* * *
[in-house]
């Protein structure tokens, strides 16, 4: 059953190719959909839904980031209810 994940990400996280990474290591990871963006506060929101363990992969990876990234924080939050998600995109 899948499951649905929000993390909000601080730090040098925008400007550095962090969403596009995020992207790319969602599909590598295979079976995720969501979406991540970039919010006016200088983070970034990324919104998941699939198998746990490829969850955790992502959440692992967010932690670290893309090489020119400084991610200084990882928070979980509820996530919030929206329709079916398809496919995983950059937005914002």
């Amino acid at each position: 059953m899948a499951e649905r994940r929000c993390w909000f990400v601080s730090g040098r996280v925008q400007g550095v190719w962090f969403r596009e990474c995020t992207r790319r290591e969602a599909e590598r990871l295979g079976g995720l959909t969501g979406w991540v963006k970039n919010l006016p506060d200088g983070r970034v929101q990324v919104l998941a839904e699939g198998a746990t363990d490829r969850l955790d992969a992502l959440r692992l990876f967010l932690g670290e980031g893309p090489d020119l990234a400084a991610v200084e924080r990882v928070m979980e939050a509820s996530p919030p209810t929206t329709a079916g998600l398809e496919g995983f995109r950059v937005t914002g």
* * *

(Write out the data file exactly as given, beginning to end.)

[in-house]
């Protein structure tokens, strides 16, 4: 059953190719959909839904980031209810 994940990400996280990474290591990871963006506060929101363990992969990876990234924080939050998600995109 899948499951649905929000993390909000601080730090040098925008400007550095962090969403596009995020992207790319969602599909590598295979079976995720969501979406991540970039919010006016200088983070970034990324919104998941699939198998746990490829969850955790992502959440692992967010932690670290893309090489020119400084991610200084990882928070979980509820996530919030929206329709079916398809496919995983950059937005914002």
């Amino acid at each position: 059953m899948a499951e649905r994940r929000c993390w909000f990400v601080s730090g040098r996280v925008q400007g550095v190719w962090f969403r596009e990474c995020t992207r790319r290591e969602a599909e590598r990871l295979g079976g995720l959909t969501g979406w991540v963006k970039n919010l006016p506060d200088g983070r970034v929101q990324v919104l998941a839904e699939g198998a746990t363990d490829r969850l955790d992969a992502l959440r692992l990876f967010l932690g670290e980031g893309p090489d020119l990234a400084a991610v200084e924080r990882v928070m979980e939050a509820s996530p919030p209810t929206t329709a079916g998600l398809e496919g995983f995109r950059v937005t914002g």